Orioles: RHP Kyle Bradish (right shoulder inflammation) should be ready to return from the 15-day injured list around the time he is eligible, manager Brandon Hyde said. He was placed on the IL on Thursday after experiencing soreness following a side session a few days earlier.

White Sox: 3B Yoan Moncada (right hamstring strain) is expected to be in the lineup Tuesday when he’s eligible to return from the 10-day IL, manager Tony La Russa said.


Orioles: RHP Tyler Wells (5-4, 3.34 ERA) looks to win his fourth straight start as the Orioles open a three-game series at Seattle. Wells, who tossed five scoreless innings against Washington on Wednesday, is 4-0 in his past five outings. RHP George Kirby (2-2, 3.12) gets the ball for the Mariners.

White Sox: RHP Lucas Giolito (4-4, 5.40) looks to steady himself after posting a 9.47 ERA in his past five starts as the White Sox visit the Los Angeles Angels. RHP Noah Syndergaard (4-6, 3.86) pitches for the Angels.

Texas Rangers ink free-agent ace Jacob deGrom to 5-year deal

Jacob deGrom
USA Today

ARLINGTON, Texas — Jacob deGrom is headed to the free-spending Texas Rangers, who believe the health risk is worth the potential reward in trying to end a six-year run of losing.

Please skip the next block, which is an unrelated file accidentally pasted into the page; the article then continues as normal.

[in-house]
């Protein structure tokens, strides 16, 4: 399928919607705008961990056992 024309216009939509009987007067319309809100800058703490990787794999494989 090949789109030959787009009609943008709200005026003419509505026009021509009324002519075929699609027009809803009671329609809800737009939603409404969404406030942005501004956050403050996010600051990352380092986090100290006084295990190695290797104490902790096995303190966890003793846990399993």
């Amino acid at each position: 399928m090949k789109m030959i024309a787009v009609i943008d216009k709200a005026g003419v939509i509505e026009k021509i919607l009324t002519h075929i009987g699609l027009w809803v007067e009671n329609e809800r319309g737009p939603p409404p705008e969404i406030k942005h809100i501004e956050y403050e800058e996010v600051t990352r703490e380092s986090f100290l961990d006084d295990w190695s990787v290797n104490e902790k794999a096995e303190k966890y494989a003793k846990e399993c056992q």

The two-time Cy Young Award winner agreed to a $185 million, five-year contract Friday, leaving the New York Mets after nine seasons – the past two shortened substantially by injuries.

“We acknowledge the risk, but we also acknowledge that in order to get great players, there is a risk and a cost associated with that,” Rangers general manager Chris Young said. “And one we feel like is worth taking with a player of Jacob’s caliber.”

Texas announced the signing after the 34-year-old deGrom passed his physical. A person with direct knowledge of the deal disclosed the financial terms to The Associated Press. The person spoke on condition of anonymity because the club did not announce those details.

The Rangers were also big spenders in free agency last offseason, signing shortstop Corey Seager ($325 million, 10 years) and second baseman Marcus Semien ($175 million, seven years).

The team said deGrom will be introduced in a news conference at Globe Life Field next week following the winter meetings in San Diego.

“It fits in so many ways in terms of what we need,” Young said. “He’s a tremendous person. I have a number of close friends and teammates who played with Jacob and love him. I think he’s going to be just a perfect fit for our clubhouse and our fans.”

Texas had modest expectations after adding Seager, Semien and starter Jon Gray ($56 million, four years) last offseason but still fell short of them.

The Rangers went 68-94, firing manager Chris Woodward during the season, and then hired Bruce Bochy, a three-time World Series champion with San Francisco. Texas’ six straight losing seasons are its worst skid since the franchise moved from Washington in 1972.